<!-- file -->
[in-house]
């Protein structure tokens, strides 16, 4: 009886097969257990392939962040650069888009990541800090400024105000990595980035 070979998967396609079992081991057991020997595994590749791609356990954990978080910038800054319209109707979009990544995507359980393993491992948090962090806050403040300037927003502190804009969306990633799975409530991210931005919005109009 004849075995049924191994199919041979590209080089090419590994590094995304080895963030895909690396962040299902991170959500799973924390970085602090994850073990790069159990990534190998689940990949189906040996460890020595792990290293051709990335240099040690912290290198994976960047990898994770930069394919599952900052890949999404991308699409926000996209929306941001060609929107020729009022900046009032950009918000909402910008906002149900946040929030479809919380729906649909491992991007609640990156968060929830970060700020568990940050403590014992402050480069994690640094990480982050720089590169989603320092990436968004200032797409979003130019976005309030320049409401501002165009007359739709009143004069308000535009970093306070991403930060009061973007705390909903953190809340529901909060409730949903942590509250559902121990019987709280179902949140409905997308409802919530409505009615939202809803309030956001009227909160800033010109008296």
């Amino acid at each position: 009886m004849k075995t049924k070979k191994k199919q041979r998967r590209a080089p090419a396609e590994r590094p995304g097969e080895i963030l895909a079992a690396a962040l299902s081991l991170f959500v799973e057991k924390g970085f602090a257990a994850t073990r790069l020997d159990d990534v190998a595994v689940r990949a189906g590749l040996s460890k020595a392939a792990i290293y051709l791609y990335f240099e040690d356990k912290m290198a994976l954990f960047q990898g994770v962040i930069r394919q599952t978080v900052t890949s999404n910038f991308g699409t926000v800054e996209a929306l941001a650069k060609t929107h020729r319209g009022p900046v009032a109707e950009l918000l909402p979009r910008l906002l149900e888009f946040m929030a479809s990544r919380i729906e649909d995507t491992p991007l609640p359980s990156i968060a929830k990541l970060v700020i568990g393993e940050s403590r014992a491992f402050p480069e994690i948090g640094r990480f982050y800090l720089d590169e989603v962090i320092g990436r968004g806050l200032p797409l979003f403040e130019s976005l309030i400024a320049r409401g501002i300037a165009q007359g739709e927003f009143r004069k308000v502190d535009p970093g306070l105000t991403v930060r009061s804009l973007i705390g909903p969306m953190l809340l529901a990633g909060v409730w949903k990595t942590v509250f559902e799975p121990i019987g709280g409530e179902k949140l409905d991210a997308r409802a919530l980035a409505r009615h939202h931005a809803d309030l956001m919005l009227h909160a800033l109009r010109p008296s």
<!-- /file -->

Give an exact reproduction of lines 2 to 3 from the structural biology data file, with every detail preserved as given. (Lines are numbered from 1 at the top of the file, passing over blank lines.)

């Protein structure tokens, strides 16, 4: 009886097969257990392939962040650069888009990541800090400024105000990595980035 070979998967396609079992081991057991020997595994590749791609356990954990978080910038800054319209109707979009990544995507359980393993491992948090962090806050403040300037927003502190804009969306990633799975409530991210931005919005109009 004849075995049924191994199919041979590209080089090419590994590094995304080895963030895909690396962040299902991170959500799973924390970085602090994850073990790069159990990534190998689940990949189906040996460890020595792990290293051709990335240099040690912290290198994976960047990898994770930069394919599952900052890949999404991308699409926000996209929306941001060609929107020729009022900046009032950009918000909402910008906002149900946040929030479809919380729906649909491992991007609640990156968060929830970060700020568990940050403590014992402050480069994690640094990480982050720089590169989603320092990436968004200032797409979003130019976005309030320049409401501002165009007359739709009143004069308000535009970093306070991403930060009061973007705390909903953190809340529901909060409730949903942590509250559902121990019987709280179902949140409905997308409802919530409505009615939202809803309030956001009227909160800033010109008296």
């Amino acid at each position: 009886m004849k075995t049924k070979k191994k199919q041979r998967r590209a080089p090419a396609e590994r590094p995304g097969e080895i963030l895909a079992a690396a962040l299902s081991l991170f959500v799973e057991k924390g970085f602090a257990a994850t073990r790069l020997d159990d990534v190998a595994v689940r990949a189906g590749l040996s460890k020595a392939a792990i290293y051709l791609y990335f240099e040690d356990k912290m290198a994976l954990f960047q990898g994770v962040i930069r394919q599952t978080v900052t890949s999404n910038f991308g699409t926000v800054e996209a929306l941001a650069k060609t929107h020729r319209g009022p900046v009032a109707e950009l918000l909402p979009r910008l906002l149900e888009f946040m929030a479809s990544r919380i729906e649909d995507t491992p991007l609640p359980s990156i968060a929830k990541l970060v700020i568990g393993e940050s403590r014992a491992f402050p480069e994690i948090g640094r990480f982050y800090l720089d590169e989603v962090i320092g990436r968004g806050l200032p797409l979003f403040e130019s976005l309030i400024a320049r409401g501002i300037a165009q007359g739709e927003f009143r004069k308000v502190d535009p970093g306070l105000t991403v930060r009061s804009l973007i705390g909903p969306m953190l809340l529901a990633g909060v409730w949903k990595t942590v509250f559902e799975p121990i019987g709280g409530e179902k949140l409905d991210a997308r409802a919530l980035a409505r009615h939202h931005a809803d309030l956001m919005l009227h909160a800033l109009r010109p008296s």